Charles Borden by Harry Borden

“Why? They still hate Jews.” That was my father’s response to my proposal that we visit his homeland. He was born in New York in the 1920s. His parents came from the east hoping to find a better life in America. His father, Harry, came from Ukraine. His mother, Lillian, from Rumania.

A small, only child, the product of generations hardened by random and spontaneous violence, he lied about his age and joined the Marines. In order, he says “to fight Hitler.”

He once told me, his eyes sparkling, of the time his father, with whom he used to spar, lost his temper and beat him up pretty bad.

In the 60s he became an ad man on Madison Avenue. A genuine Mad Man.

The lure of a new agency prompted a move to London.

Advertising is a chaotic, capricious industry. Now 40 and with a young family, he wanted certainty.

In the 70s my parents sold their house in Fulham and bought a pig farm in Devon. Not the suburban folly of Tom and Barbara Good, but an ugly concrete mass of buildings on a cold, north-facing hill.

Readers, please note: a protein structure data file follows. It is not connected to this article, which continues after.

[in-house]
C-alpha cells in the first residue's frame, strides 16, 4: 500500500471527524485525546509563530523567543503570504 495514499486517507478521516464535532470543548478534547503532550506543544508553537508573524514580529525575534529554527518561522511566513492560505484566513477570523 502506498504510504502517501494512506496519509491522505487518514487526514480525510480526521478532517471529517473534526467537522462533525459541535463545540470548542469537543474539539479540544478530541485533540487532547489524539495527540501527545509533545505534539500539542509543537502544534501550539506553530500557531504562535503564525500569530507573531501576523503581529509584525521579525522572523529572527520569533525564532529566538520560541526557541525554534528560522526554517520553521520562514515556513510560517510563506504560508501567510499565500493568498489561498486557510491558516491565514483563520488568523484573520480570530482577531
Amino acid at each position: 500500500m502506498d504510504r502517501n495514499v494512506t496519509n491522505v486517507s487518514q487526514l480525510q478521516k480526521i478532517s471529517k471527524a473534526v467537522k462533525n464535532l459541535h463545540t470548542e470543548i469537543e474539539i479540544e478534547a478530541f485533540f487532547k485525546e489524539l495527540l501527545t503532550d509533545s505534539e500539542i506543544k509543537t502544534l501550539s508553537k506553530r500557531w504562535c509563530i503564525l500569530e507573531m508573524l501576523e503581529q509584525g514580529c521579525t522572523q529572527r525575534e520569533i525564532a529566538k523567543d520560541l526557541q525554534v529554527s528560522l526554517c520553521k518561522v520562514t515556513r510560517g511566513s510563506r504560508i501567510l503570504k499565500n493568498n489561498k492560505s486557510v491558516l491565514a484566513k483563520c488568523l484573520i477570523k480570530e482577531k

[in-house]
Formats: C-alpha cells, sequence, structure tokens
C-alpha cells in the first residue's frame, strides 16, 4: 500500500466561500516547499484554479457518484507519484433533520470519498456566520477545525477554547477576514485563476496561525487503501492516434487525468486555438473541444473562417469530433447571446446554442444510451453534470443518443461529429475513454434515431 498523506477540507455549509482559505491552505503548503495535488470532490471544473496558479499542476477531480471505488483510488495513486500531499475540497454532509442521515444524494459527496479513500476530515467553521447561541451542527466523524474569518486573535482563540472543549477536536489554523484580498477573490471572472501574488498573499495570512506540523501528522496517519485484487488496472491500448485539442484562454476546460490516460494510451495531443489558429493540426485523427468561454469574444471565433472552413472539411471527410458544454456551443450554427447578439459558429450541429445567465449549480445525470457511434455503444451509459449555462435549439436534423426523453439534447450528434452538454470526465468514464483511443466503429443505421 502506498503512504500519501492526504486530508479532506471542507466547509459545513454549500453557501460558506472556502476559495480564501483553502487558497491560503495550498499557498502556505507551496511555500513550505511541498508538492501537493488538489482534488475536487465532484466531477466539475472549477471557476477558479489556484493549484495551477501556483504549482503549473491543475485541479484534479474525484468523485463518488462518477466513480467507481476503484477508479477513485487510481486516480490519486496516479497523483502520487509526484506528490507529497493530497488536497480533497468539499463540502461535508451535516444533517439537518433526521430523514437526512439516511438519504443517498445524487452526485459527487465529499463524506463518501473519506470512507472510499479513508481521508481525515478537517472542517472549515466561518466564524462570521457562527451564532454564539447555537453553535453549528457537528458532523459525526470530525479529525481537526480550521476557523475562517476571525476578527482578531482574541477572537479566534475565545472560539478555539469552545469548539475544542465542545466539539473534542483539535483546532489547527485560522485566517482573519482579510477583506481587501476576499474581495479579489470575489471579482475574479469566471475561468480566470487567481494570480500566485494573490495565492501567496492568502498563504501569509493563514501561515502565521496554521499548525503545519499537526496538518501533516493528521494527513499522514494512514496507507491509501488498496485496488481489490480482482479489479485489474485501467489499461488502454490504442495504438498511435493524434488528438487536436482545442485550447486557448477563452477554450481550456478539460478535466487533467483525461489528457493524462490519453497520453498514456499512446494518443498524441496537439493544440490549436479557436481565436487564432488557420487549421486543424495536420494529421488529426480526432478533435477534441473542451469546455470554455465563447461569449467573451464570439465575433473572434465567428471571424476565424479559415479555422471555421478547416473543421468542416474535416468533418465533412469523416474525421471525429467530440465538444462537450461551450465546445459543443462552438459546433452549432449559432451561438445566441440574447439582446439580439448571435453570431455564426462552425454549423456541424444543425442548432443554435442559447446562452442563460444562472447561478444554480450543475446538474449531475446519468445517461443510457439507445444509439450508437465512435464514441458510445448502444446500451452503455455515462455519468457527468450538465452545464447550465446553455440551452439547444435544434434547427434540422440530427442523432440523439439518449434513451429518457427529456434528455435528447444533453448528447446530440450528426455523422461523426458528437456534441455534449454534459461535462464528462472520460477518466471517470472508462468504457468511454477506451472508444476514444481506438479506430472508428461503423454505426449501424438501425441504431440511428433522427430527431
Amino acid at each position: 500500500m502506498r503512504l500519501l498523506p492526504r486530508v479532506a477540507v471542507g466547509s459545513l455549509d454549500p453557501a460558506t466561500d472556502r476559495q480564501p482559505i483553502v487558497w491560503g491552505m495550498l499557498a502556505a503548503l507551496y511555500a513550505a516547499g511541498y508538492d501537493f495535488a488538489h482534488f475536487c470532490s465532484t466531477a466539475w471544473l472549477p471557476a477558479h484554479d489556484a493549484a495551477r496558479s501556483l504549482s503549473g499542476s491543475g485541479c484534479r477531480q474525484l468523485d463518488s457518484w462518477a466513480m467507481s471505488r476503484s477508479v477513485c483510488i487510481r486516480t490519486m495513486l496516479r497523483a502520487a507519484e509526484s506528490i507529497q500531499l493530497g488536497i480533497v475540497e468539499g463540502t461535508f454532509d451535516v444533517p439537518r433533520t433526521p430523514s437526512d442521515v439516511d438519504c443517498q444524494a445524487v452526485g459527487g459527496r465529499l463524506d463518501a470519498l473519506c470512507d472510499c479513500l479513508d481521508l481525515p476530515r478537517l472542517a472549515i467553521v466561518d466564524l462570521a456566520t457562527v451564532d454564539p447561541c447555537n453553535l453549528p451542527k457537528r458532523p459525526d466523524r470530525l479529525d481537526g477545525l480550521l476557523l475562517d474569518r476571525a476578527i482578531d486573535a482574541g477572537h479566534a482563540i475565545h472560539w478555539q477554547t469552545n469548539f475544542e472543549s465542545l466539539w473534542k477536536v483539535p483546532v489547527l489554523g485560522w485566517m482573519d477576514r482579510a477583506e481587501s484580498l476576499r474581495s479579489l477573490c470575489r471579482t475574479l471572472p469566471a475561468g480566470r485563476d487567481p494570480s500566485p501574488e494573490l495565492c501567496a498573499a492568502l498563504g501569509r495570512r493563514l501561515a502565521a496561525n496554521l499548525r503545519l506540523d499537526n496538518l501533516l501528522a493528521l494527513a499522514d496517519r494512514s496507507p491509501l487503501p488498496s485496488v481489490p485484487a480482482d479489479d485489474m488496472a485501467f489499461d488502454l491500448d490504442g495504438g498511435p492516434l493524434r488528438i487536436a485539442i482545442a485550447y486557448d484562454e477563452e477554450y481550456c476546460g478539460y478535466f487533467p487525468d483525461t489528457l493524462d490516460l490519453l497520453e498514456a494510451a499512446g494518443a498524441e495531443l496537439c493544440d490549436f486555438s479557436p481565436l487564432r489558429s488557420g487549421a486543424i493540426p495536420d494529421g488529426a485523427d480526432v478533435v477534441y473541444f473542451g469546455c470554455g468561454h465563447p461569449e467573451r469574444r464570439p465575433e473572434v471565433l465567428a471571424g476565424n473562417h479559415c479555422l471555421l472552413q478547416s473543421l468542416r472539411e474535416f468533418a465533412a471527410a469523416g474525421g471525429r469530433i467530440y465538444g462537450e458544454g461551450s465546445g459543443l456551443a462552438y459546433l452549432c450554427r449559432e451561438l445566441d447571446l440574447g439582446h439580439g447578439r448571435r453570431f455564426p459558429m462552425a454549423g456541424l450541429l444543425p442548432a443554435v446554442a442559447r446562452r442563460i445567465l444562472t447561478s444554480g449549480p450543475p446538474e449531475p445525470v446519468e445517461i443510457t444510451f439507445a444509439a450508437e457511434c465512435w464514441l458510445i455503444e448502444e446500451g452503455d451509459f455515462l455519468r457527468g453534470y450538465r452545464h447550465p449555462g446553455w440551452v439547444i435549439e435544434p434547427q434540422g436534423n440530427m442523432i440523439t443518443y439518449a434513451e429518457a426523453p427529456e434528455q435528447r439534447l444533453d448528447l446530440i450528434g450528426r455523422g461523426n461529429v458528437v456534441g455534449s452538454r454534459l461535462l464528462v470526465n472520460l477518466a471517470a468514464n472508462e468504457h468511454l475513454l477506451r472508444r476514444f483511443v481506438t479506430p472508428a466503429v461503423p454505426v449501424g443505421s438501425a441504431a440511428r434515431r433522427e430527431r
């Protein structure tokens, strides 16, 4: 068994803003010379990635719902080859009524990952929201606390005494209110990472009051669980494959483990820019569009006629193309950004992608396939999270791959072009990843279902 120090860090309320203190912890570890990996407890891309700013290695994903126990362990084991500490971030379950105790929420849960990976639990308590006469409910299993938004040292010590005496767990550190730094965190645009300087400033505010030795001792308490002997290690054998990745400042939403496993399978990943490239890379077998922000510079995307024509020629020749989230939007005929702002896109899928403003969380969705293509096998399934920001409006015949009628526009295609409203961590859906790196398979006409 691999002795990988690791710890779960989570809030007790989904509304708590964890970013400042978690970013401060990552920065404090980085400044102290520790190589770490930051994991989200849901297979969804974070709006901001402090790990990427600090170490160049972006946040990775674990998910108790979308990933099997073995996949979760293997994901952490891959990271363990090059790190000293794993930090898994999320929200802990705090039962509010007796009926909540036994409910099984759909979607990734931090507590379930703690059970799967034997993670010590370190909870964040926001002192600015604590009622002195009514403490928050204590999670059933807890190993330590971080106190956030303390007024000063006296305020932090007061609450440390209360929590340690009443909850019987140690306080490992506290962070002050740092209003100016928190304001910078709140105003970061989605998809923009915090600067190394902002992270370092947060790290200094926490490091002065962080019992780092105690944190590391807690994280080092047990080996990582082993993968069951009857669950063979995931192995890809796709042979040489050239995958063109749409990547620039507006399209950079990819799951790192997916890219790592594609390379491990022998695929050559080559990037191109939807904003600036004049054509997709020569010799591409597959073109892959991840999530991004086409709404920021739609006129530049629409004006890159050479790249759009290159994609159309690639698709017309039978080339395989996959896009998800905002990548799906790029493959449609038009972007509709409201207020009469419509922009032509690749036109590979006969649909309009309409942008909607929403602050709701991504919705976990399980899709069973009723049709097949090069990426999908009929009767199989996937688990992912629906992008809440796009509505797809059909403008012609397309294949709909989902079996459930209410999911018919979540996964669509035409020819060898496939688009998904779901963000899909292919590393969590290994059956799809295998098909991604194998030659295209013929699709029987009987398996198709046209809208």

The final job of the day was forking the shit we’d shoveled to the top of a steaming dung heap the size of a bungalow.

Cleaning and feeding the pigs was all-consuming.

A solitary week at the Atlantic Hotel in Newquay the only family holiday I remember.

In the 90s the stink and echo of squealing pigs went. The breeze-block buildings were knocked down. Mum and Dad retired. The farm became a relaxing place but full of memories. My Dad watches TV and rues missed opportunities.

When I became a father, my Dad’s lack of interest in my children reminded me of what I missed growing up, but you only have one Dad and I love him.

A native New Yorker, photographer Harry Borden’s earliest commissions were in the UK for The Observer. Career highlights include two World Press Awards and a solo exhibition at The National Portrait Gallery.  He’s currently working on a series of portraits of single parent dads and a book on Holocaust survivors.